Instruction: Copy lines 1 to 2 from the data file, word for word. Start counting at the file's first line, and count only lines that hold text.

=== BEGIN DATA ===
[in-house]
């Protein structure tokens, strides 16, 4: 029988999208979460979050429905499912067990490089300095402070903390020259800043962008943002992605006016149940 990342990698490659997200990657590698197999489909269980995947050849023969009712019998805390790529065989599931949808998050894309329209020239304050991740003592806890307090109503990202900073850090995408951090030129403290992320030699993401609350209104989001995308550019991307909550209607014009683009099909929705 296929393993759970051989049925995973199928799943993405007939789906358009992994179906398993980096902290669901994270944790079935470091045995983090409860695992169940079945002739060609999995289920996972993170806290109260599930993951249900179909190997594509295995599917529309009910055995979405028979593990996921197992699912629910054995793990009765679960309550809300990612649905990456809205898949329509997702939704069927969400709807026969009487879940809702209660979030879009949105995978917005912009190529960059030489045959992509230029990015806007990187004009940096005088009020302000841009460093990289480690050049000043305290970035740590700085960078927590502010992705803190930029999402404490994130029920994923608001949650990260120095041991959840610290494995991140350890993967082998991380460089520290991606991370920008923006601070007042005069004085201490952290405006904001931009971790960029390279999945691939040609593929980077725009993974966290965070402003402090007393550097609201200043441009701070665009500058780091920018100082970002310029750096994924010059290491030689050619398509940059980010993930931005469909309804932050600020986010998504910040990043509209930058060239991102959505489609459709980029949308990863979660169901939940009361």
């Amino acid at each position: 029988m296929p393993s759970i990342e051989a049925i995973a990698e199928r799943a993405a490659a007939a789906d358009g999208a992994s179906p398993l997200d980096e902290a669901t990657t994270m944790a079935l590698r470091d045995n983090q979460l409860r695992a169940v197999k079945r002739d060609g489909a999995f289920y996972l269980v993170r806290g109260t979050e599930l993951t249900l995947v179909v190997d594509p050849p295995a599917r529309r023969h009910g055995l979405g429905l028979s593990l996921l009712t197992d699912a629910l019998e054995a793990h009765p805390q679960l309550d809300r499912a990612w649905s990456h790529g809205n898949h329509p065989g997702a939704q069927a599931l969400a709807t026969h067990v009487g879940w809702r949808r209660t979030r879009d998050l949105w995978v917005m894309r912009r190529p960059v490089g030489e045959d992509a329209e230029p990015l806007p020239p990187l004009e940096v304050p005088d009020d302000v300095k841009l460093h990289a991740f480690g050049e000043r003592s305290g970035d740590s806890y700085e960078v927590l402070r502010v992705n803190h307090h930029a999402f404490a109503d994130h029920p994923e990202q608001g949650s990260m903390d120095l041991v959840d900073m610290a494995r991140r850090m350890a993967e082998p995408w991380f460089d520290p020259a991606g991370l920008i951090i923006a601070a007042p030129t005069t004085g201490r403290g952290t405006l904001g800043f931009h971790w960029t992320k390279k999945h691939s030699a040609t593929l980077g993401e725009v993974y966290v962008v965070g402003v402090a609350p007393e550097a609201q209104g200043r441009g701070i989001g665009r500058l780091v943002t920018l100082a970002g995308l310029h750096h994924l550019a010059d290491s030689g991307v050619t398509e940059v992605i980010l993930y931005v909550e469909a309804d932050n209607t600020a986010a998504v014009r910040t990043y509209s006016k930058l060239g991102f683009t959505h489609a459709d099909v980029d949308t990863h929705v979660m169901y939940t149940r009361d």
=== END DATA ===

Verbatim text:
[in-house]
């Protein structure tokens, strides 16, 4: 029988999208979460979050429905499912067990490089300095402070903390020259800043962008943002992605006016149940 990342990698490659997200990657590698197999489909269980995947050849023969009712019998805390790529065989599931949808998050894309329209020239304050991740003592806890307090109503990202900073850090995408951090030129403290992320030699993401609350209104989001995308550019991307909550209607014009683009099909929705 296929393993759970051989049925995973199928799943993405007939789906358009992994179906398993980096902290669901994270944790079935470091045995983090409860695992169940079945002739060609999995289920996972993170806290109260599930993951249900179909190997594509295995599917529309009910055995979405028979593990996921197992699912629910054995793990009765679960309550809300990612649905990456809205898949329509997702939704069927969400709807026969009487879940809702209660979030879009949105995978917005912009190529960059030489045959992509230029990015806007990187004009940096005088009020302000841009460093990289480690050049000043305290970035740590700085960078927590502010992705803190930029999402404490994130029920994923608001949650990260120095041991959840610290494995991140350890993967082998991380460089520290991606991370920008923006601070007042005069004085201490952290405006904001931009971790960029390279999945691939040609593929980077725009993974966290965070402003402090007393550097609201200043441009701070665009500058780091920018100082970002310029750096994924010059290491030689050619398509940059980010993930931005469909309804932050600020986010998504910040990043509209930058060239991102959505489609459709980029949308990863979660169901939940009361």